Jun 9, 2014

Three Months of Mom

If you would have asked me three months ago what I thought about life with an infant I would have thought I had a vague idea. But the truth is...I had no damn clue what it was like to be mom 24 hours a day, 7 days a week. Never getting a sick day, feeling the constant need to hold the baby if she starts crying  or that knee jerk reaction to just hold her when she looks upset. It's hard and it beats the hell out of you, but the truth is. I am so happy being a mom, I get to watch this little person change and grow every day and it's amazing.

The simple fact is that no advice, book or experience with children can possibly prepare for what it's like until the actual day that the baby is born and she/he is put in your arms. I had truly thought that having been an aunt since the small age of 9, I had an upper hand or clue as to what it would be like but I was seriously mistaken.

So here's my story. Like I said, I was very lucky to become an aunt at 9 (no my sibling is not a hoe, she's 15 years older than me) and it has been amazing. My nephy actually just turned 18 this year and it makes me feel mad old. I got to babysit all I want - my sister and brother-in-law had free help (well, free minus the cash for pizza). I had to go to infant CPR class and make sure my parents were within calling distance, but I loved babysitting for my nephew when I was kid. I babysat all the time. I loved it. I lived for hanging out with my sister and her kid.

Flash forward to now. I have 7 nieces and nephews and many friends with kids and frankly, I got cocky. I thought I was ready to be "mom" all day/everyday and I was so wrong.

I was unprepared for the emotional roller coaster that you go on after you have a baby. Everything made me cry - and we were having so many nursing issues that it made me even more upset. My husband would come home everyday to an emotional wreck of a person and it was terrible. No one tells you how HARD it is to get your baby to nurse and the nurses I had at my hospital gave me all different types of advice so when I got home - it sucked. I was a bitch to everyone. Especially my husband. I felt off and the weather was shitty - and I felt like my dog was being left behind and it was making me feel worse.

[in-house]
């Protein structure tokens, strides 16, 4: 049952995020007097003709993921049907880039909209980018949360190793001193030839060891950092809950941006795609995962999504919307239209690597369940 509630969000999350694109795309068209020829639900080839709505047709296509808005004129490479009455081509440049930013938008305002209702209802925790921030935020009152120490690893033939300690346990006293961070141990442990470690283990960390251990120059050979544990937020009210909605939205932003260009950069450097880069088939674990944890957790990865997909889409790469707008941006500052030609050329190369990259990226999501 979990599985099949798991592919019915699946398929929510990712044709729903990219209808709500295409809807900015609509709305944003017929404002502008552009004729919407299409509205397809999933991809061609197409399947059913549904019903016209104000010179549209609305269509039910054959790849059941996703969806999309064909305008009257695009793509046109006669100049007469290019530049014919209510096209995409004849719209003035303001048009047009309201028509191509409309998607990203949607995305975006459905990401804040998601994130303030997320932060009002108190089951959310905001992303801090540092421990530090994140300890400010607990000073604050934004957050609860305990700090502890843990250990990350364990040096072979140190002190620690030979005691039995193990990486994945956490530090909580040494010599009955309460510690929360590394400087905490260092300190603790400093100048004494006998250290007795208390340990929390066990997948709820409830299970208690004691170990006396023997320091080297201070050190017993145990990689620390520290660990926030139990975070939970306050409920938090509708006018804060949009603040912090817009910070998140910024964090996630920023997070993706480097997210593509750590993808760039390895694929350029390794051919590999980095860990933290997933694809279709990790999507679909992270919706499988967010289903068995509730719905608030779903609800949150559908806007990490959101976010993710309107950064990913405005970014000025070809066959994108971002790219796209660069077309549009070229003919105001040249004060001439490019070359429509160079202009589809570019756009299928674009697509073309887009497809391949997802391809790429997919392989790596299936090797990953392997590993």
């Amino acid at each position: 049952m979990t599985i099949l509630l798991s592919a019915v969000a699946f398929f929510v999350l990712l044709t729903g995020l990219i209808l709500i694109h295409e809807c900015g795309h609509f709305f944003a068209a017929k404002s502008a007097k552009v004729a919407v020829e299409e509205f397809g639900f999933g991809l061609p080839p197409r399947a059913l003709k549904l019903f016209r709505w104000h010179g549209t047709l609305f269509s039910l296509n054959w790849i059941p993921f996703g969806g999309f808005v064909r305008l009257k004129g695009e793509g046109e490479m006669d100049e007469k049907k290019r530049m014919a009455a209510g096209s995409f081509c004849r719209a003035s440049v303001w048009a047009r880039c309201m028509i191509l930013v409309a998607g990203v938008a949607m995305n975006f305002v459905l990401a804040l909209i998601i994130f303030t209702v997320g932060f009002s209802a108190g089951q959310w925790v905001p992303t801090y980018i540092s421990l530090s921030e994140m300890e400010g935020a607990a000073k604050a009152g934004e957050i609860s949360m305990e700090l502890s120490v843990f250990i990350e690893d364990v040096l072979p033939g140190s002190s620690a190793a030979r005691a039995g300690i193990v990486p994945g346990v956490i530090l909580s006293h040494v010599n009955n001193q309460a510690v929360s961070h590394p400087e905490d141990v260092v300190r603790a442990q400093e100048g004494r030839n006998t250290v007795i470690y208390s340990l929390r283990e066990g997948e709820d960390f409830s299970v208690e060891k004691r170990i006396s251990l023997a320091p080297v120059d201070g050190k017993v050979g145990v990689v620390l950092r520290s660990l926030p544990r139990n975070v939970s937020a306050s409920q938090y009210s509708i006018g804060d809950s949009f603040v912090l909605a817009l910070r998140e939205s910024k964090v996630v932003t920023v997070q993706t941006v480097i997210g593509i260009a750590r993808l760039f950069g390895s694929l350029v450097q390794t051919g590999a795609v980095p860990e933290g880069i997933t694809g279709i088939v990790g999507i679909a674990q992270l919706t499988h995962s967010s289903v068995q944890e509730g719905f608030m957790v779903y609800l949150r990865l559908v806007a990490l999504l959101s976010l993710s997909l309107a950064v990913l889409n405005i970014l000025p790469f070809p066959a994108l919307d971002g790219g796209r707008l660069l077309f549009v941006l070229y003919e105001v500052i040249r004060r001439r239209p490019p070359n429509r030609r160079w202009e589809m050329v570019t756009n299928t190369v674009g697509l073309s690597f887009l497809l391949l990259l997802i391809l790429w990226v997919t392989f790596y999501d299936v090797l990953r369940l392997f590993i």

It was hard. Life was hard. Nursing was hard as balls.

Thankfully I discovered the world of exclusively pumping and baby girl is still getting breastmilk (but that's another story). Once I discovered that I could EP (exclusively pump) - things changed dramatically - but then we thought she had colic - but it was reflux. And then she started to just want to snuggle with mommy all day/everyday. But being a mom is an everyday job. You don't get sick days. You don't get time off for good behavior (like jail) - you are a mom, all the time.

I feel like at this point in time, I have a good grasp on how to be a mom, a good wife, a good dog mommy and still prepare dinner. Who knows if that will change again in a month or a week - but right now. In this moment, I love my little life and I feel at peace.


Motherhood is tough. It's probably the toughest thing anyone will ever do - and it's made worse by mommy wars. Everyone gets sad. Everyone has bad days - but the bad days will balance out the good ones. You will constantly feel like you are not doing a good job and text friends (good friends.) You will judge and be judged but I feel like if you remember that no one knows that they're doing and to take it one day at a time. It will slowly get better. But ladies if it doesn't - don't be afraid to ask for help.

And now, some of the best of the lists of the web about "things they don't tell before you become a parent"...

From Huffington Post...

2. You will sleep again, but it will never be the same. 
For the rest of your natural life, you will sleep with one ear to your door and you will be able to discern the nighttime goings on in your house better than any CIA agent with night vision goggles. With both eyes closed and in REM sleep, you will know that your son is sleepwalking and that your daughter needs Tylenol. It's an amazing phenomenon, really.
3. Sick leave does NOT come with the job. 
You will sign permission forms with your head in the toilet, you will plan PTA parties doped up on pain killers after oral surgery and you will have a husband who asks you to get the dry cleaning when you are laying on the floor half dead with the flu. The management does NOT care one iota about your health. Best to come to terms with this one now.
8. Every single product on the market can hurt your child if you believe the hype.
From BPAs to GMOs to free range and everything in between, everyone has an opinion. Throw in pesticides, lead, high fructose corn syrup and Dr. Oz and you have one crazy, confusing arena in which to raise healthy kids. Do the best that you can, save the judgment of others and refer to item #1 above. No one knows what they are talking about and only you know what's right for your family. And if people judge you because you occasionally eat bright orange mac and cheese with a chaser of red Kool Aid, so be it.

5. Outfit changes have less to do with photo shoots and more to do with explosive crapping. 
9. If you want to get on my good side then skip the cards and flowers and bring me some ready-to-eat food...I will love you forever 
10. Everyone will give you lots of unsolicited and bad parenting advice - "Oh, let a two day old cry it out? That's great thanks" ::shaking my head::

From Buzzfeed...

8. You will eat 95% of your meals either incredibly fast or with one hand. Or both.

9. You’ll basically become a ninja.

When you need something from the baby’s room late at night you’ll be able to slip in and out without upending a feather.

16. Folding kid and baby clothes is torture.

21. Something you love will get ruined.

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